Even in prison, Joseph flourished; the L-RD was with Joseph, and showed kindness unto him, and gave him favour in the sight of the keeper of the prison (Genesis 39:21, JPS 1917 Tanach). He gained notoriety as an interpreter of dreams, after correctly interpreting, b’ezrach H’Shem (with the L-RDs help) the dreams of two prisoners who had been in stewardship in Pharaohs court. When the cup bearer, who was restored to his position in Pharaoh’s court, two years later, saw how disconcerted Pharaoh was about his own dreams, he recommended Joseph to Pharaoh.

And Pharaoh said unto Joseph: Forasmuch as G-d hath shown thee all this, there is none so discreet and wise as thou’ (Genesis 41:39, JPS 1917 Tanach). Pharaoh was so impressed with Josephs interpretation, that he elevated him to second in command of Egypt, thereby charging him to care for Egypt during the famine, by developing a means to store food during the seven years of plenty, to be subsequently distributed during the famine that would ensue, according to Pharaohs dream. Thus, Josephs ascent followed his descent, all for the sake of others. Joseph models the qualities of endurance, patience and self-giving.

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“Now Israel loved Joseph more than all his children, because he was the son of his old age; and he made him a coat of many colours.”

– Genesis 37:3, JPS 1917 Tanach

Joseph was the firstborn to Jacob’s wife, Rachel. Joseph was favored by his father, Jacob who made a coat of many colors for him (Genesis 37:3); the coat was a symbol that demarcated Jacob’s intention of elevating him to the status of the firstborn. Reuben had lost that status because of a previous transgression (Genesis 35:22). This would explain why Joseph was given the responsibility to check up on his brothers who were “feeding the flocks in Shechem” (Genesis 37:14).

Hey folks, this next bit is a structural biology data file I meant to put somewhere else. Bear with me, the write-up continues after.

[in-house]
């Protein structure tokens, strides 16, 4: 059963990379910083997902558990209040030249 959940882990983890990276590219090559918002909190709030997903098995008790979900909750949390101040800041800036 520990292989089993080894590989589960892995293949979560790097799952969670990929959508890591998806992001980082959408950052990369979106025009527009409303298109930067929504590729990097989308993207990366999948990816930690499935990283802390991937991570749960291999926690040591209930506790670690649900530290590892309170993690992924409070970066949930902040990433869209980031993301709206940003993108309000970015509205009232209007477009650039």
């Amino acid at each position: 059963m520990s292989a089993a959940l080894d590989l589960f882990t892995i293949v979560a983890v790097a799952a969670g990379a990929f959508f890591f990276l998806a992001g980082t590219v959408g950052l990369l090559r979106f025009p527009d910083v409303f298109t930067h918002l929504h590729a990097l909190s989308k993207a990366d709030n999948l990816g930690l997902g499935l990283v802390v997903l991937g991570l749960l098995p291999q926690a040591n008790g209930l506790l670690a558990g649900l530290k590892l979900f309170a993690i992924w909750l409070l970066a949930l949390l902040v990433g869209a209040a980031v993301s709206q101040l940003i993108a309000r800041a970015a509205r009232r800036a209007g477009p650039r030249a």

Joseph’s brothers were already jealous of him; when he told them of his dreams that foretold that he would rule over them “they hated him even more” (Genesis 37:5). When Joseph was sent to check up on his brothers, they took advantage of the situation. And it came to pass, when Joseph was come unto his brethren, that they stripped Joseph of his coat, the coat of many colors. Then, they threw him into a pit and sold him for “twenty pieces of silver” to a caravan that was passing through Shechem. Joseph’s brothers dipped Joseph’s multi-colored coat into the blood of a goat (Genesis 37:31); then, they took the coat to their father Jacob as evidence of Joseph’s alleged death by way of a wild animal (Genesis 37:20).

When Joseph arrived in Egypt, by way of the caravan of Ishmaelite traders, he was sold as a slave, and became a servant in the house of Potiphar. And, H’Shem was with him with all his undertakings, for he had been put in charge of the household. Yet, he was wrongly accused of indiscretion, by his master’s wife; hence, he was sent to prison. Even there, H’Shem was him, strengthened him, and he was placed in charge off the prison ward. After interpreting two of his fellow prisoner’s dreams, word got out to Pharaoh, two years later when he needed a dream interpretor. Thus, Joseph was brought into Pharaoh’s court; because he was held in high esteem, Joseph was promoted to viceroy.